by Janis Kirshner
There’s no question that Kirsten Rasmussen is a contender, so, right out of the corner it’s smart, sharp, fresh and professional. Her characterizations are clean and imaginative and you eagerly follow the story of the down on her luck lounge singer (Lucy Diamond), estranged by her famous singer/songwriter father and newly dumped by her boyfriend as she takes to the local boxing club to acquire the strength to tough life out (as Amanda Pain). We’ve seen these characters in all those great and not so great Hollywood movies and we like seeing them live on stage with Rasmussen at the helm. I couldn’t wait for James Carter, owner and chief cook and bottle washer of the boxing club with his encouraging words, odd faith (“See yourself on a surfboard of morality on an ocean of regret.”) and gentle, harmless sexism (“I don’t pussy foot even if you got one”). I’m sure a whole show with his story could hold me. I’m not a fan of self-aware theatrical asides, the singing could have been a bit stronger and there’s a bit of a bob and weave at the end with things wrapping up rather quickly, but you can’t deny Rasmussen’s talent or that of the 3-piece jazz band behind her, Nicky Tits and the Underwires. In Rasmussen’s own words as Carter, “It’s easy to be cynical; it takes guts to have hope.”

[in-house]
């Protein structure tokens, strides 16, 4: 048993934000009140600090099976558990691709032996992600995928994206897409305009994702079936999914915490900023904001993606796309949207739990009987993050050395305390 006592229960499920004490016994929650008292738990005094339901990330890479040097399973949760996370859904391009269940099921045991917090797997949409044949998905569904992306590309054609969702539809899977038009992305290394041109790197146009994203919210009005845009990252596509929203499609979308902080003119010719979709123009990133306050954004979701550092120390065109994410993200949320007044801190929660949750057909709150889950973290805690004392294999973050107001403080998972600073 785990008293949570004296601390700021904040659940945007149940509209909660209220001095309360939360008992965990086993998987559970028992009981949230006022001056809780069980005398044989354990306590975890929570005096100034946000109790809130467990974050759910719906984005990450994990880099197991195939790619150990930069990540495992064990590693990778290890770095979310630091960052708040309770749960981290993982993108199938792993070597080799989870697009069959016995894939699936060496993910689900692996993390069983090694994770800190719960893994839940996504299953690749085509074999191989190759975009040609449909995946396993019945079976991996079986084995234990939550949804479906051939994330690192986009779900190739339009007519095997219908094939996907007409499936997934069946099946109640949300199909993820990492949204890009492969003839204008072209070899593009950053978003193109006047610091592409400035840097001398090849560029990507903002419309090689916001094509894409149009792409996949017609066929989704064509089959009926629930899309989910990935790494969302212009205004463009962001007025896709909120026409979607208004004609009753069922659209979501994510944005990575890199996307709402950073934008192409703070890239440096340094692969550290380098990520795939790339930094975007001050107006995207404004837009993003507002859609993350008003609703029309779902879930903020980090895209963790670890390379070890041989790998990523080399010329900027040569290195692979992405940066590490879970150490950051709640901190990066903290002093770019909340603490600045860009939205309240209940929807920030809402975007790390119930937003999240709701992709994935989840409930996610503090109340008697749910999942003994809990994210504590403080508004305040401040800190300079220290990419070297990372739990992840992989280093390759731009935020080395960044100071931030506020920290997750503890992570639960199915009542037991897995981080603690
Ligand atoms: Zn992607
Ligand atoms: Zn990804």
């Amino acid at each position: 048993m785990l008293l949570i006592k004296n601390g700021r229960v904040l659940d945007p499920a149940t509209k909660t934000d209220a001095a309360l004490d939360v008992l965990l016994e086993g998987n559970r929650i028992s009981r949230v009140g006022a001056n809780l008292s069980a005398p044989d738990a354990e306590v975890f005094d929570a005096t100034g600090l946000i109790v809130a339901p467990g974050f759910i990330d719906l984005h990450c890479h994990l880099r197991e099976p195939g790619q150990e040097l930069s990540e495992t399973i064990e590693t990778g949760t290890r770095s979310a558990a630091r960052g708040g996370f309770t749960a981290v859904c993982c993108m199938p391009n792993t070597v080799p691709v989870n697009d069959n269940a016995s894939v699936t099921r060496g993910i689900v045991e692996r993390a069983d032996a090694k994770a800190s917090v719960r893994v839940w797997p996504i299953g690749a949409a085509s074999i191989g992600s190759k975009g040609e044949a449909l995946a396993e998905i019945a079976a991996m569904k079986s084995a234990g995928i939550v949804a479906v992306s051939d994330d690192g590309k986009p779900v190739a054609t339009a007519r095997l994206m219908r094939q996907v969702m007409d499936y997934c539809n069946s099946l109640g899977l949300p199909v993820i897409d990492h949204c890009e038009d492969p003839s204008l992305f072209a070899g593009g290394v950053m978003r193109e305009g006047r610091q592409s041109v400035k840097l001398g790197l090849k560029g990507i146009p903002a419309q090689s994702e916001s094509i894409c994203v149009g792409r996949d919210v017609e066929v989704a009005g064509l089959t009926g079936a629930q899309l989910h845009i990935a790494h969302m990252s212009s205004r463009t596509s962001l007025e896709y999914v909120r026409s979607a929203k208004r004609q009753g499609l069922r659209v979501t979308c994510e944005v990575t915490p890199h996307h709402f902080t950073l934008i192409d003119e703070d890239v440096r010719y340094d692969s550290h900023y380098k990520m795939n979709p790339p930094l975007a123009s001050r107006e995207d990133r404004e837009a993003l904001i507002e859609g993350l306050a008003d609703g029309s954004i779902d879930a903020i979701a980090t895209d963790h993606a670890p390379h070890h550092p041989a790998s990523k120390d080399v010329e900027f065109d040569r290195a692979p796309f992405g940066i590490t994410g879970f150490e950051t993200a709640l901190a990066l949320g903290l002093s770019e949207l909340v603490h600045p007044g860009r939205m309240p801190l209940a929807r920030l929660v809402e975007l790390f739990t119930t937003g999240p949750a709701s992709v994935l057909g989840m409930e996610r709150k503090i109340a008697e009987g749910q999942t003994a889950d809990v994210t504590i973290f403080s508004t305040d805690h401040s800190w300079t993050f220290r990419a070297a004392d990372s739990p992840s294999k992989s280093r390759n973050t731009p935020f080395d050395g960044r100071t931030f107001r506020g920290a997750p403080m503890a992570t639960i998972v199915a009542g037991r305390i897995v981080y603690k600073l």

Pay close attention to the myriad hysterical song titles announced on the radio.